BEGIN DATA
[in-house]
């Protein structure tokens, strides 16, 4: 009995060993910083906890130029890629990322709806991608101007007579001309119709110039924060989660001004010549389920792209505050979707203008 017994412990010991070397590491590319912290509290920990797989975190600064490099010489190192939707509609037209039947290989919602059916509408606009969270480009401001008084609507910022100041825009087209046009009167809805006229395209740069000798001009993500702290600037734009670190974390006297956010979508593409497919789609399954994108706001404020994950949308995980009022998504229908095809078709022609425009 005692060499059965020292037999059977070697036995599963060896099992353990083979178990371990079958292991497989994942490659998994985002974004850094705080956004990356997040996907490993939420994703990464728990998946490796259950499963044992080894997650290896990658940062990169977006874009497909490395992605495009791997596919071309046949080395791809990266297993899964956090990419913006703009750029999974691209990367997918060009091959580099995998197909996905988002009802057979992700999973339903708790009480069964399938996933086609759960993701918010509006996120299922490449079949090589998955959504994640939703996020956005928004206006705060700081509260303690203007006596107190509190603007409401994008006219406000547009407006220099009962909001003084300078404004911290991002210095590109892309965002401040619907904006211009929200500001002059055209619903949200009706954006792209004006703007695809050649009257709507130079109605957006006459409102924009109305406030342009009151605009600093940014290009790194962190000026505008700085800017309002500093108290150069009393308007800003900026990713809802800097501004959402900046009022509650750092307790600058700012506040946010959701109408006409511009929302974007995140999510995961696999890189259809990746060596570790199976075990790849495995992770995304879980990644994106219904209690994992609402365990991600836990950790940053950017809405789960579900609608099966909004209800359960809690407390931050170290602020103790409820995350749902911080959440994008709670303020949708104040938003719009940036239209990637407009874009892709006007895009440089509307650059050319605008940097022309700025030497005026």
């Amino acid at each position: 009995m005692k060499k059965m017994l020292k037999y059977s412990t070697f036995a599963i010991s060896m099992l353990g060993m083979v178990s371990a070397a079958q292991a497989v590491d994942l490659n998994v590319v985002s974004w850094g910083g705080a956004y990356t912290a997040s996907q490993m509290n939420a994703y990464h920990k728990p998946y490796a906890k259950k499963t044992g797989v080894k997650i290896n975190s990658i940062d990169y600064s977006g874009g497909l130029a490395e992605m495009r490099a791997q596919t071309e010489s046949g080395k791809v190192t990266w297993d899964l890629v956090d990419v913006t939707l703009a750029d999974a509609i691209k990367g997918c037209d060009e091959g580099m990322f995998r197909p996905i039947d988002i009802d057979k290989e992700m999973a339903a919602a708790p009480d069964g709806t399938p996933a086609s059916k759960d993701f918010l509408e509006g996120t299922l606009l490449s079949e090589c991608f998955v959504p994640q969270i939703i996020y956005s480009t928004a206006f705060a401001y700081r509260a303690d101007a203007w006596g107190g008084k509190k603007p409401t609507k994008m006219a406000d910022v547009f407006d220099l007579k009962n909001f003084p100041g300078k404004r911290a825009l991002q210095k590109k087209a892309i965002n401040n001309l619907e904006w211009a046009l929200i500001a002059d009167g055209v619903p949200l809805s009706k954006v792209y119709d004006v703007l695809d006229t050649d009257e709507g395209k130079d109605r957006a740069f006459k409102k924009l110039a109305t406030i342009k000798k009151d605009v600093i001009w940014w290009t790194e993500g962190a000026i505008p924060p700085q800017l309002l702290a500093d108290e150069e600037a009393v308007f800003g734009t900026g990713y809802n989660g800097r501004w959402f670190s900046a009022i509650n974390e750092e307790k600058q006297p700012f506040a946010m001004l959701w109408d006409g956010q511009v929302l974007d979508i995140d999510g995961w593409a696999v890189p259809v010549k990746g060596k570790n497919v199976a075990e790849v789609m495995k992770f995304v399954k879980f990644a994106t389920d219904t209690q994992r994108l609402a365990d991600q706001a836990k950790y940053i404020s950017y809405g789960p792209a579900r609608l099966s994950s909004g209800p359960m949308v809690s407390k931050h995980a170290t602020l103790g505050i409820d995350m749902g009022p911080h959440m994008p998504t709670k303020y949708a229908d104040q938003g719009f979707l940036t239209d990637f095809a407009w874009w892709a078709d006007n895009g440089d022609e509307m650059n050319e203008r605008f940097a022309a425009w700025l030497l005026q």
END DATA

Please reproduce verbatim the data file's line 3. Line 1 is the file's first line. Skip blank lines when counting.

């Amino acid at each position: 009995m005692k060499k059965m017994l020292k037999y059977s412990t070697f036995a599963i010991s060896m099992l353990g060993m083979v178990s371990a070397a079958q292991a497989v590491d994942l490659n998994v590319v985002s974004w850094g910083g705080a956004y990356t912290a997040s996907q490993m509290n939420a994703y990464h920990k728990p998946y490796a906890k259950k499963t044992g797989v080894k997650i290896n975190s990658i940062d990169y600064s977006g874009g497909l130029a490395e992605m495009r490099a791997q596919t071309e010489s046949g080395k791809v190192t990266w297993d899964l890629v956090d990419v913006t939707l703009a750029d999974a509609i691209k990367g997918c037209d060009e091959g580099m990322f995998r197909p996905i039947d988002i009802d057979k290989e992700m999973a339903a919602a708790p009480d069964g709806t399938p996933a086609s059916k759960d993701f918010l509408e509006g996120t299922l606009l490449s079949e090589c991608f998955v959504p994640q969270i939703i996020y956005s480009t928004a206006f705060a401001y700081r509260a303690d101007a203007w006596g107190g008084k509190k603007p409401t609507k994008m006219a406000d910022v547009f407006d220099l007579k009962n909001f003084p100041g300078k404004r911290a825009l991002q210095k590109k087209a892309i965002n401040n001309l619907e904006w211009a046009l929200i500001a002059d009167g055209v619903p949200l809805s009706k954006v792209y119709d004006v703007l695809d006229t050649d009257e709507g395209k130079d109605r957006a740069f006459k409102k924009l110039a109305t406030i342009k000798k009151d605009v600093i001009w940014w290009t790194e993500g962190a000026i505008p924060p700085q800017l309002l702290a500093d108290e150069e600037a009393v308007f800003g734009t900026g990713y809802n989660g800097r501004w959402f670190s900046a009022i509650n974390e750092e307790k600058q006297p700012f506040a946010m001004l959701w109408d006409g956010q511009v929302l974007d979508i995140d999510g995961w593409a696999v890189p259809v010549k990746g060596k570790n497919v199976a075990e790849v789609m495995k992770f995304v399954k879980f990644a994106t389920d219904t209690q994992r994108l609402a365990d991600q706001a836990k950790y940053i404020s950017y809405g789960p792209a579900r609608l099966s994950s909004g209800p359960m949308v809690s407390k931050h995980a170290t602020l103790g505050i409820d995350m749902g009022p911080h959440m994008p998504t709670k303020y949708a229908d104040q938003g719009f979707l940036t239209d990637f095809a407009w874009w892709a078709d006007n895009g440089d022609e509307m650059n050319e203008r605008f940097a022309a425009w700025l030497l005026q």